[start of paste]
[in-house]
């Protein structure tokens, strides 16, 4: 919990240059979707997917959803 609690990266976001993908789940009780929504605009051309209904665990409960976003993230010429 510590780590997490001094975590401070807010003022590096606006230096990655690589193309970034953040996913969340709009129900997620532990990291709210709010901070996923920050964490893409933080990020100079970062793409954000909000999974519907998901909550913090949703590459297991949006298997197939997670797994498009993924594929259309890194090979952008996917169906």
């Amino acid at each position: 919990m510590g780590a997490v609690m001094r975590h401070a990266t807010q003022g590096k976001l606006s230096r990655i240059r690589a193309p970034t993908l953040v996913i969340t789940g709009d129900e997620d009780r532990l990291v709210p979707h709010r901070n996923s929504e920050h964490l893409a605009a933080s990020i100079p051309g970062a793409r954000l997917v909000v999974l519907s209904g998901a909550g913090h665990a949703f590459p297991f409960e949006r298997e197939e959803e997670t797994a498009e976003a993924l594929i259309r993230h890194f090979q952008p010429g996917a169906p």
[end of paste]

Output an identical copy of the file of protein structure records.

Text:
[in-house]
């Protein structure tokens, strides 16, 4: 919990240059979707997917959803 609690990266976001993908789940009780929504605009051309209904665990409960976003993230010429 510590780590997490001094975590401070807010003022590096606006230096990655690589193309970034953040996913969340709009129900997620532990990291709210709010901070996923920050964490893409933080990020100079970062793409954000909000999974519907998901909550913090949703590459297991949006298997197939997670797994498009993924594929259309890194090979952008996917169906």
């Amino acid at each position: 919990m510590g780590a997490v609690m001094r975590h401070a990266t807010q003022g590096k976001l606006s230096r990655i240059r690589a193309p970034t993908l953040v996913i969340t789940g709009d129900e997620d009780r532990l990291v709210p979707h709010r901070n996923s929504e920050h964490l893409a605009a933080s990020i100079p051309g970062a793409r954000l997917v909000v999974l519907s209904g998901a909550g913090h665990a949703f590459p297991f409960e949006r298997e197939e959803e997670t797994a498009e976003a993924l594929i259309r993230h890194f090979q952008p010429g996917a169906p």